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December 11, 2019

Information Technology

Deciphering IT titles to optimize your career path.

An older woman does research on her laptop.

Don't judge a book by its cover.

It's a nice idiom, but it doesn't quite apply to the IT world.

In IT, titles matter—especially to recruiters, who have to review hundreds of job résumés in their search for the right candidate. Titles are the headlines to a longer story about your professional skills, experience, pay scale, and seniority, so it's important to have one that accurately articulates what you have to offer.

Of course, IT titles rarely capture the full breadth and depth of a job. Many IT skills are transferable across different roles, and the responsibilities of a role are likely to be wider than indicated in its job description.

Still, it's important to understand the finer distinctions in the hierarchy of IT titles. Here are a few common titles and what they indicate about the role.


Computer technician is an entry-level job that focuses on ensuring that computer hardware and software functions properly. That could entail installing and updating software, repairing hardware, and setting up devices for new employees. Technicians work closely with the IT help desk to troubleshoot problems and address user issues, so strong communication and customer service skills are essential.

On a résumé, the word "technician" doesn't tell employers much about your educational qualifications; technicians aren't always required to hold a bachelor's degree or an associate's degree. Having this title on your résumé, however, shows prospective employers that you've developed basic IT, programming, and technical skills. Because technician is a junior role, the pay is on the lower side—technicians make just north of $35,000 a year, on average, according to ZipRecruiter, among the lowest in the IT world.


Specialists usually earn higher pay and have more opportunities for professional advancement. Including "specialist" in an IT title generally indicates that the professional provided support and assistance in various technical capacities. Some specialists provide support on computers and desktops; others specialize in network software and hardware.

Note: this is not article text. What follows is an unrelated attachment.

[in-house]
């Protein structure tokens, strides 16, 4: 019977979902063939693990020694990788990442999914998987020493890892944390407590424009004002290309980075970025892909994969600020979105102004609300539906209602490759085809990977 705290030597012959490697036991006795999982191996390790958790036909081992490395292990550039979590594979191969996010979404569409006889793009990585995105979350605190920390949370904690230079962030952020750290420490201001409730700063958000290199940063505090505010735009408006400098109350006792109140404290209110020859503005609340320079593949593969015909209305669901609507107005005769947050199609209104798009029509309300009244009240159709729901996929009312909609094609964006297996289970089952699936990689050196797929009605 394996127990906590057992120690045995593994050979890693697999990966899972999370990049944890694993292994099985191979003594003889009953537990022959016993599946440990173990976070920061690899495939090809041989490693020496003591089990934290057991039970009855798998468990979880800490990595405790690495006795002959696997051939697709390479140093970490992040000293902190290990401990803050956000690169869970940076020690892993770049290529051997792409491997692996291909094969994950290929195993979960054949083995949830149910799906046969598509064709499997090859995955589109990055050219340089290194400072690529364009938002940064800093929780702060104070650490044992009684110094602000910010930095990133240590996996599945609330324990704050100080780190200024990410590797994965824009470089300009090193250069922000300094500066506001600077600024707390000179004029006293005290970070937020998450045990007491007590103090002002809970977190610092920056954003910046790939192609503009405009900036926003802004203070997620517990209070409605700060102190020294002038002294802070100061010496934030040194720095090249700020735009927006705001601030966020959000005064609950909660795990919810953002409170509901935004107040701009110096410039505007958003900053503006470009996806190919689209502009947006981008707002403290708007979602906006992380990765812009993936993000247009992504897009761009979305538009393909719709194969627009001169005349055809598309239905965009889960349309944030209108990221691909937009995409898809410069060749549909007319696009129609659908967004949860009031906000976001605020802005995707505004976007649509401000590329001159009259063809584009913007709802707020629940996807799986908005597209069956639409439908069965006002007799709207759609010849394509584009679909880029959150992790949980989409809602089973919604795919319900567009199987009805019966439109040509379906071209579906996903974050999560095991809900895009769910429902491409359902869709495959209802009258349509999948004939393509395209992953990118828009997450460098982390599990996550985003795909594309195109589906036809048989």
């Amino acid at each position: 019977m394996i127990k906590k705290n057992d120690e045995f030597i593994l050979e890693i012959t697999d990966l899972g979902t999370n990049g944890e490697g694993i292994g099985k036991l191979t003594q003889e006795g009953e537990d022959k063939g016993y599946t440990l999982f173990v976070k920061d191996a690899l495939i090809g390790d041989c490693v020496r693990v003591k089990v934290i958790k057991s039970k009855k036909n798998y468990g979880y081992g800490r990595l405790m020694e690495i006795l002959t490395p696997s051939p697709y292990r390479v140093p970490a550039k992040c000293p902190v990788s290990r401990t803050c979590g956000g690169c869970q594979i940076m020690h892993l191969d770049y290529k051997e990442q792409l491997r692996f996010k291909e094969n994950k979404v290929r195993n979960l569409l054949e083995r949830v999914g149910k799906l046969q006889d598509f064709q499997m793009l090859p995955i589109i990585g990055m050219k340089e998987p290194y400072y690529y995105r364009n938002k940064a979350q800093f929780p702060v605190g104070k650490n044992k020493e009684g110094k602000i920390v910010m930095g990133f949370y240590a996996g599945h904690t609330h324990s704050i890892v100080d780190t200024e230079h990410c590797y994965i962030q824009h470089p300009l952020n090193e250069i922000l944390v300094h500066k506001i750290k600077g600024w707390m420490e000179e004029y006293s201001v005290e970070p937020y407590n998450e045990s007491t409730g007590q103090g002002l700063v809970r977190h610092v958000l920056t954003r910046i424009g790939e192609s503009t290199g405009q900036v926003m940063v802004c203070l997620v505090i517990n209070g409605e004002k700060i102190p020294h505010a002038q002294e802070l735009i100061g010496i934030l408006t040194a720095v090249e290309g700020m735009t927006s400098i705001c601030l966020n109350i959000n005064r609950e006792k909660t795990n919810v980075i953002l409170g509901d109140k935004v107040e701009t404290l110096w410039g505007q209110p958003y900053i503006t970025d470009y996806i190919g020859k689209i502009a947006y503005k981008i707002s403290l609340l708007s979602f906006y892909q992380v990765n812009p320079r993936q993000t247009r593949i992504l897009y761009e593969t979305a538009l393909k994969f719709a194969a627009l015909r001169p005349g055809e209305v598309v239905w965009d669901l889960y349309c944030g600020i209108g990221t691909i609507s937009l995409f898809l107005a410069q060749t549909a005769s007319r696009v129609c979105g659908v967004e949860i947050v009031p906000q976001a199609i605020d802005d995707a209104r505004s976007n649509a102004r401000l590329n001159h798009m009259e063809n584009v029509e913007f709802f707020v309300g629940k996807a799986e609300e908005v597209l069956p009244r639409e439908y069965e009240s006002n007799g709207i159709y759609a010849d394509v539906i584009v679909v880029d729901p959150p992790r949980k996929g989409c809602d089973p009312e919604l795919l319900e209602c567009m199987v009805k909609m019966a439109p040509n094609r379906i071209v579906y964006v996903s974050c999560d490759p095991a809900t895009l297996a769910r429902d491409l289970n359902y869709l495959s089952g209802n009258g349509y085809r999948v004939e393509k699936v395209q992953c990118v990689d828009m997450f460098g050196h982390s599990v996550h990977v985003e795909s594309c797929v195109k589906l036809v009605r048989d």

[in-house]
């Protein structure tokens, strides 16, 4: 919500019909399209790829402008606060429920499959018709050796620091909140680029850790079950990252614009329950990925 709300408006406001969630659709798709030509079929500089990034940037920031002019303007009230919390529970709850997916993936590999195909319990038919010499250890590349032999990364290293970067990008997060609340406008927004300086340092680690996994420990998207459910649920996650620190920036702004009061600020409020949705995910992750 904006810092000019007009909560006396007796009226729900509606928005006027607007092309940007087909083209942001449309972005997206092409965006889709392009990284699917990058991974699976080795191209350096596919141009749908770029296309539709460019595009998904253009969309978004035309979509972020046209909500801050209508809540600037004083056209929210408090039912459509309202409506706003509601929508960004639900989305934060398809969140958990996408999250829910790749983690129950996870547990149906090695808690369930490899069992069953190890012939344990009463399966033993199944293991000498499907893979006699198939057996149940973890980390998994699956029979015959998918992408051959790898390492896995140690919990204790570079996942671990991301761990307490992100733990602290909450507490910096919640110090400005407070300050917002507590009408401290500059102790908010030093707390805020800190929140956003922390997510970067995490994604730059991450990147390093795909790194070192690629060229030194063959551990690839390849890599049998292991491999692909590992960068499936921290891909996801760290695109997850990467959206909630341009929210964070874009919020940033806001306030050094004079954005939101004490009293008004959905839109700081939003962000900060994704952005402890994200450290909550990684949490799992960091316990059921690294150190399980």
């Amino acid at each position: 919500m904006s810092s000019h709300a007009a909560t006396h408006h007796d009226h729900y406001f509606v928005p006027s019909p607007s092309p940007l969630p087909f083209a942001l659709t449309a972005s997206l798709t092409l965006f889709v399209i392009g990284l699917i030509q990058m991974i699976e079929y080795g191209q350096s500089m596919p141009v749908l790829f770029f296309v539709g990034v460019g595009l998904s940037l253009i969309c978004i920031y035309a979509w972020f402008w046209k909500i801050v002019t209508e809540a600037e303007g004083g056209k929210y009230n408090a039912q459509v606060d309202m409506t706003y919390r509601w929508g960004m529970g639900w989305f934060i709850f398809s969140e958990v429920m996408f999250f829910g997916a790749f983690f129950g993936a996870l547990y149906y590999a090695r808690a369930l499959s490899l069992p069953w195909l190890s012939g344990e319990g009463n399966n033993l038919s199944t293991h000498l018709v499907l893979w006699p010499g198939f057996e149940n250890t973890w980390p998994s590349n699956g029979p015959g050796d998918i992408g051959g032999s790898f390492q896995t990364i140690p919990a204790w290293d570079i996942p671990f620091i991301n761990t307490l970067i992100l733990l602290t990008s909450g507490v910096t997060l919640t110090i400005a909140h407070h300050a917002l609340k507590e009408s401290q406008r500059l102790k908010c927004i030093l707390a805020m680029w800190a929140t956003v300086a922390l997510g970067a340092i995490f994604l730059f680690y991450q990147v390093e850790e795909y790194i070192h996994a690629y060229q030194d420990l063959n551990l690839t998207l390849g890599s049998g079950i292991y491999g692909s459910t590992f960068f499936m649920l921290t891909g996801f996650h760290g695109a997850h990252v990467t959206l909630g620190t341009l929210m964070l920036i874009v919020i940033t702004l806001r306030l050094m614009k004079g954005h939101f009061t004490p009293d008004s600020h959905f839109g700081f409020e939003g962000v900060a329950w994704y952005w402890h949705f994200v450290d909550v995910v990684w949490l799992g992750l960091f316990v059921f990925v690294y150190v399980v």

On a résumé, "specialist" conveys that you have computer knowledge and skills, but it won't necessarily indicate the kind of in-demand advanced programming skills that command high salaries. Specialists typically earn more than technicians, though: ZipRecruiter notes that they average about $54,000 a year.


So what kinds of jobs exist higher up the ladder? Administrators are one good example. These professionals usually have more experience, loftier educational credentials, and more responsibility. Network and computer systems administrators manage the day-to-day operations of a company's computer system and might also manage an organization's entire computer network. Database administrators, meanwhile, manage data storage and ensure that data is accessible and secure. These types of roles usually require at least a bachelor's degree and additional certifications.

Seeing the word "administrator" on a job listing typically implies that the role is a mid-level position that pays a solid salary. Systems administrators, for example, typically make about $69,000 a year, Glassdoor reports.


Another common term included in IT titles is "analyst." Analysts look under the hood of computer systems to identify ways to make them work more efficiently and align them with a company's technology goals. Then, they plan and help carry out solutions. Analysts cover a range of specializations, however. Information security analysts protect an organization's systems, for instance, and business analysts use data to make strategic business recommendations.

Every analyst, though, serves as the liaison between software development teams and the organization at large. They identify the business requirements for a tech product or feature and communicate those guidelines across the organization. While analysts need to have a strong set of technical skills and knowledge, they usually leave the technical execution to the computer programmers.

Still, analysts are paid well for their technical and strategic work: the Bureau of Labor Statistics says that computer systems analysts, for example, make about $89,000 a year.


Developers and programmers execute the analysts' plans. They code software applications, build websites, and design computer systems. Typically, developers and programmers specialize in one or more coding languages, such as Python, C#, Java, Ruby on Rails, HTML, or C++. Possible job titles include computer network architect, computer hardware engineer, and front-end developer, to name a few. On a résumé, these job titles typically connote that you have training and experience that employers prize. Software developers sit near the top of the IT ladder and make around $105,500 a year, the Bureau of Labor Statistics estimates.

IT titles don't always reveal the full picture of a job. And because so many IT jobs have transferable skills, it's common for an administrator to also play the part of an analyst, or a developer, or a technician. That said, titles matter, so you should always be thinking about what your job title says about your work and how to optimize your title. Adding a term like "senior," for example, can say a lot about your experience, work accomplishments, and leadership skills.

Start thinking about your IT career trajectory and how you can make the most out of your job titles.

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